|Old pics to break up wall of text!|
Yesterday I just dumped a bunch of poles all around the ring and we trotted them. I probably only rode for 15-20 minutes because she was SO. GOOD. It was like, put poles in front of her and she goes, "OH! Now I get why you want me to be straight and not a turkey! Got it." She's actually easier to slow down when we trot over poles. Big pats, done for the day, especially since she's been ridden every day since Sunday.
Today's lesson was AWESOME. It started out on a good note, because there was a deer sleeping in the long grass next to the ring and we scared her walking buy, so she leapt up and sprung off into the woods. Lex went, "Huh?" and kinda took a couple sideways scoot steps, but then went back to walking on a loose rein, happy as a clam. I love love love that.
|I used to ride her alone in a 40 acre field. Wut.|
She's getting connected at the walk and trot more quickly, so today we worked on keeping her connected through the transition. This is going to be a work in progress. The way Mary said it was, "Right now she thinks she has to pull with her ears to trot, but she needs to lift her withers and push from behind." Lexi had a minor meltdown in the middle of the lesson, trotting right on a 10-15m circle. She just would NOT slow down, and I wasn't doing a good enough job of being bossy about it. I'll take responsibility for my part of it but Lex also needs to not flip me off when I use my aids correctly.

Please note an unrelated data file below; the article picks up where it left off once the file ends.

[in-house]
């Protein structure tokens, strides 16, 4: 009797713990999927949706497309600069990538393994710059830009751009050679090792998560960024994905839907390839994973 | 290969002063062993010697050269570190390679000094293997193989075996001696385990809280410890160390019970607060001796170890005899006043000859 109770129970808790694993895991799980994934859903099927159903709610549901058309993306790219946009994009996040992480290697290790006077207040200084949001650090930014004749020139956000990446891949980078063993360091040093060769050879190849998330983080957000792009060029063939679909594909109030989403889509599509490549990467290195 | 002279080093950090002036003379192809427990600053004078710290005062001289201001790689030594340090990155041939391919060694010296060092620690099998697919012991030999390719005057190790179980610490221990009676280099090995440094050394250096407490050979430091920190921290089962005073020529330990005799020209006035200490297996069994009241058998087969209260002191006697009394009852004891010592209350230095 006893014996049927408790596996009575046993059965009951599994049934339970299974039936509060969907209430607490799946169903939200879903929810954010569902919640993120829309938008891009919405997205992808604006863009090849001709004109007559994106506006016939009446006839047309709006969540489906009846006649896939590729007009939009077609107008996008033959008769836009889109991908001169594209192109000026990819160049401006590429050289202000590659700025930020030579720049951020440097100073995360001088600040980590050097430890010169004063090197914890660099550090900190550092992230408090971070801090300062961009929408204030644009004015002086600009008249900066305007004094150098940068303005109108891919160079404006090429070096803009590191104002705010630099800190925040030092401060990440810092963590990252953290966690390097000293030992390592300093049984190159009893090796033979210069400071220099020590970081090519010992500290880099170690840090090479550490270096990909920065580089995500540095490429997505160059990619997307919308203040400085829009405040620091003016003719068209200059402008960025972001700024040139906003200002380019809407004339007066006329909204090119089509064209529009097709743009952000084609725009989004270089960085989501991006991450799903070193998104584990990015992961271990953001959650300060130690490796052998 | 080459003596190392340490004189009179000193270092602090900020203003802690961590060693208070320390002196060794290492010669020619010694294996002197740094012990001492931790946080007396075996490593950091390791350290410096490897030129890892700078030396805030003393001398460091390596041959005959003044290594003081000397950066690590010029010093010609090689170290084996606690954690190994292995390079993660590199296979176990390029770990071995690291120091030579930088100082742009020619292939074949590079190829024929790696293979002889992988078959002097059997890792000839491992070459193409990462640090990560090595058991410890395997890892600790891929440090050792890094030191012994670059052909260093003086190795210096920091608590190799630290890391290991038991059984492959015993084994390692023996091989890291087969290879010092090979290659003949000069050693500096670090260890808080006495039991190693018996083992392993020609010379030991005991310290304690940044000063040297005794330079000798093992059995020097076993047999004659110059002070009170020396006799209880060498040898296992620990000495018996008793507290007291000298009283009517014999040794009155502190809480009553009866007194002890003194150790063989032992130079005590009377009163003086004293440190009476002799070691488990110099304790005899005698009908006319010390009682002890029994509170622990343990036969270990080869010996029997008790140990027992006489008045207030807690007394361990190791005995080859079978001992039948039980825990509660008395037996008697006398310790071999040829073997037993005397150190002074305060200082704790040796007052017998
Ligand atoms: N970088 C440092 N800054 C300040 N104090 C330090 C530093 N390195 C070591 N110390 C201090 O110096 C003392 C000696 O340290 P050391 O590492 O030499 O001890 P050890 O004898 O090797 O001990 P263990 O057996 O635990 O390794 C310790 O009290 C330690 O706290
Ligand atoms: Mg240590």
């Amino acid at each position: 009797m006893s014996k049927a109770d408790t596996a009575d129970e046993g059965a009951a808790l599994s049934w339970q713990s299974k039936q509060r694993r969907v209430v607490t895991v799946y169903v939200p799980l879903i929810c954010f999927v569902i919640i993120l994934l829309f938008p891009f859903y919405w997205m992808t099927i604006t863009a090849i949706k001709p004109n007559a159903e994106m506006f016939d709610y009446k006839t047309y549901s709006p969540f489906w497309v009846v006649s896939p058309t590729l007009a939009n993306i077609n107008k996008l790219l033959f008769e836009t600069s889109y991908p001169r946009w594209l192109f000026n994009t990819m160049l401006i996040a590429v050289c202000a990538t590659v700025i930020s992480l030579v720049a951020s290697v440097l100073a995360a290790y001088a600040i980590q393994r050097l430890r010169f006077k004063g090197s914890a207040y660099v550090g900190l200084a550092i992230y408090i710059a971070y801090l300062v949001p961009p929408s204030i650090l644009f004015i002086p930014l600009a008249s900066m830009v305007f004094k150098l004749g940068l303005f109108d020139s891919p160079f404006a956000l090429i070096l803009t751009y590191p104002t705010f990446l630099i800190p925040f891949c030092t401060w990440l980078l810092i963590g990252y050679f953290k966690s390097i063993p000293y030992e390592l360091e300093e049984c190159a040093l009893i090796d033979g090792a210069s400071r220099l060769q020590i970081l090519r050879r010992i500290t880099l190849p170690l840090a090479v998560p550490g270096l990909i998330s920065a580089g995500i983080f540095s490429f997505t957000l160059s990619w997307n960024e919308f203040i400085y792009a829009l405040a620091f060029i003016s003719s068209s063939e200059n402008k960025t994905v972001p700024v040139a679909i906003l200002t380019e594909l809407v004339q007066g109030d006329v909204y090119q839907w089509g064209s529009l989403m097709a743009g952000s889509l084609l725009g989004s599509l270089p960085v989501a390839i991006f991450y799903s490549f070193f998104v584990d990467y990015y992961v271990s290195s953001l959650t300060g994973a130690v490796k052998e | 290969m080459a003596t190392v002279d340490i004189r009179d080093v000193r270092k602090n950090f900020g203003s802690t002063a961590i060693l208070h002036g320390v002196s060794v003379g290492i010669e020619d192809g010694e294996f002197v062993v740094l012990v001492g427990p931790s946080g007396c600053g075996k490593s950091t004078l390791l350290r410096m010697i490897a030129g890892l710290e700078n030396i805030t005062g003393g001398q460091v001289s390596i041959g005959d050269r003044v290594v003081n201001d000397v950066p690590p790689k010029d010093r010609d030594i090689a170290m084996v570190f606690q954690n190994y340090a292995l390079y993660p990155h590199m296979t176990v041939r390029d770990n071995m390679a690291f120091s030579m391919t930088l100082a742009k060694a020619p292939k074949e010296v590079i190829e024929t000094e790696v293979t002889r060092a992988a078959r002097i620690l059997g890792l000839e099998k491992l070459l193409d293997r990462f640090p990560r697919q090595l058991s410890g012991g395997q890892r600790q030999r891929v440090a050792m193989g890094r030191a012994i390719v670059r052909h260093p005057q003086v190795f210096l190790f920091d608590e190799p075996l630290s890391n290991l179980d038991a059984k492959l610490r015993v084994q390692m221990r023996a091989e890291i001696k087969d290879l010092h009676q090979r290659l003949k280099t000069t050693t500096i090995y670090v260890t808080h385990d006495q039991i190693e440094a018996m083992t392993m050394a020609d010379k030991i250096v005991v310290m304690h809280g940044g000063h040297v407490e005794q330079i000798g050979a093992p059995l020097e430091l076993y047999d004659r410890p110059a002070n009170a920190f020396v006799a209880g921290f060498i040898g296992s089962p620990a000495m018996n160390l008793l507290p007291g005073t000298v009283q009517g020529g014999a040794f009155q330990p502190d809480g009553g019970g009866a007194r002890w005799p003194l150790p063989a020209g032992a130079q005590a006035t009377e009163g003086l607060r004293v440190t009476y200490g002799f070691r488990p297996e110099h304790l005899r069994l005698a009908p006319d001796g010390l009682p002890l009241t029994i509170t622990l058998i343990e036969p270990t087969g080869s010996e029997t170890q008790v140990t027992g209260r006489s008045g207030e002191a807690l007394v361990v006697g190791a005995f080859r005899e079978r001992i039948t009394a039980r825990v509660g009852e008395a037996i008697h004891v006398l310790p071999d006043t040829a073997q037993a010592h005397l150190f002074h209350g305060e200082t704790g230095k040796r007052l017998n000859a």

The CANTER today though, wow. The left lead was pretty good. Mary said she thought Lex was like, "I've been thinking about this!" and offered me a pretty soft canter early on. Mary reminded me to ride today's horse and not last week's horse and to let go at the canter more. Eyes on the ground, people. I can't say enough about the value in that. The magic happened in the right lead, where Lex was so balanced and soft that the canter had legit suspension. I couldn't stop grinning. That's a canter you can jump out of.
I thought we were gonna have another flatwork day, but then Mary knocked a couple verticals down to cross rails, probably 18", which is bigger than Lex has been asked to jump but I figured (correctly) that she wouldn't care. The goal was to get as many trot steps as possible on the way to the jump and make them slow, and it would be great if she trotted away. We did a good job getting there but rushed away a couple times. Mary had me think about landing in my feet and taking my leg OFF at the base. We can add leg at the base later, when she's more broke and the jumps are big enough that she couldn't walk over them. That made a huge difference, and the last jump we did she landed in a gorgeous quiet canter. On Mary's orders, I slowed her to a halt and then jumped off and made much of her. Lex really looked proud of herself. Mary: "Oh, this horse will be able to jump just fine."
|This was her first jump, about a year ago.|
Lexi gets the whole weekend off, because she got ridden six days in a row and Sunday I'm going to help Mary and her son at a schooling event. I can't wait!